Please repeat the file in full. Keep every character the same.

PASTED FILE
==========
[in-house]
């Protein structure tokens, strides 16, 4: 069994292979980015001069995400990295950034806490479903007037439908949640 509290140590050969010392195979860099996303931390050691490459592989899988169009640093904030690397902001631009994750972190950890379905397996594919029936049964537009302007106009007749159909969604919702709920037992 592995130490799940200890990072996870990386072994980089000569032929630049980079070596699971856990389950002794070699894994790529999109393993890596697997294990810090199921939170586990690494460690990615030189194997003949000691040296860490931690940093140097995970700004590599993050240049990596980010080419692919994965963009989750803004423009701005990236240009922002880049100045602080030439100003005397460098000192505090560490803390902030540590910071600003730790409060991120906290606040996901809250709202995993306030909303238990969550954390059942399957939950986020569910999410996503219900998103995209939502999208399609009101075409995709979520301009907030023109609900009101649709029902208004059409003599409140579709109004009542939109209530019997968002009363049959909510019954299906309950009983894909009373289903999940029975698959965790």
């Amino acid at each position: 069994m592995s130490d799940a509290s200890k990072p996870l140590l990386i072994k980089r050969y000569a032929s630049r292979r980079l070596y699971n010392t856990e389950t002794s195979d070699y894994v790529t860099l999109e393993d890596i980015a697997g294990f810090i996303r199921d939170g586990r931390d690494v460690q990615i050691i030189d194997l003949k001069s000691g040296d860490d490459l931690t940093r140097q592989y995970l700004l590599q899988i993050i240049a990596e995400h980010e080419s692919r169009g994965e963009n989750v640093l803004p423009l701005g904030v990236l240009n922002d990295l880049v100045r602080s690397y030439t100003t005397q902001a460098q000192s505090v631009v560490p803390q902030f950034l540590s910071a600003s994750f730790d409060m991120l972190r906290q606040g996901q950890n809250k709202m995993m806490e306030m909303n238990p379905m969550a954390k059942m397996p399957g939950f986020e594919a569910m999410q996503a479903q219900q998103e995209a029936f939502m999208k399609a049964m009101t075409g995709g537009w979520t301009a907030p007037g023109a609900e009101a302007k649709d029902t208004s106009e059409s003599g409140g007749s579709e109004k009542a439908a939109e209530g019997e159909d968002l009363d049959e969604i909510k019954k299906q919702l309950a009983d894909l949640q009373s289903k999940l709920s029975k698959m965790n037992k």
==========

[in-house]
């Protein structure tokens, strides 16, 4: 069994292979980015001069995400990295950034806490479903007037439908949640 509290140590050969010392195979860099996303931390050691490459592989899988169009640093904030690397902001631009994750972190950890379905397996594919029936049964537009302007106009007749159909969604919702709920037992 592995130490799940200890990072996870990386072994980089000569032929630049980079070596699971856990389950002794070699894994790529999109393993890596697997294990810090199921939170586990690494460690990615030189194997003949000691040296860490931690940093140097995970700004590599993050240049990596980010080419692919994965963009989750803004423009701005990236240009922002880049100045602080030439100003005397460098000192505090560490803390902030540590910071600003730790409060991120906290606040996901809250709202995993306030909303238990969550954390059942399957939950986020569910999410996503219900998103995209939502999208399609009101075409995709979520301009907030023109609900009101649709029902208004059409003599409140579709109004009542939109209530019997968002009363049959909510019954299906309950009983894909009373289903999940029975698959965790």
């Amino acid at each position: 069994m592995s130490d799940a509290s200890k990072p996870l140590l990386i072994k980089r050969y000569a032929s630049r292979r980079l070596y699971n010392t856990e389950t002794s195979d070699y894994v790529t860099l999109e393993d890596i980015a697997g294990f810090i996303r199921d939170g586990r931390d690494v460690q990615i050691i030189d194997l003949k001069s000691g040296d860490d490459l931690t940093r140097q592989y995970l700004l590599q899988i993050i240049a990596e995400h980010e080419s692919r169009g994965e963009n989750v640093l803004p423009l701005g904030v990236l240009n922002d990295l880049v100045r602080s690397y030439t100003t005397q902001a460098q000192s505090v631009v560490p803390q902030f950034l540590s910071a600003s994750f730790d409060m991120l972190r906290q606040g996901q950890n809250k709202m995993m806490e306030m909303n238990p379905m969550a954390k059942m397996p399957g939950f986020e594919a569910m999410q996503a479903q219900q998103e995209a029936f939502m999208k399609a049964m009101t075409g995709g537009w979520t301009a907030p007037g023109a609900e009101a302007k649709d029902t208004s106009e059409s003599g409140g007749s579709e109004k009542a439908a939109e209530g019997e159909d968002l009363d049959e969604i909510k019954k299906q919702l309950a009983d894909l949640q009373s289903k999940l709920s029975k698959m965790n037992k």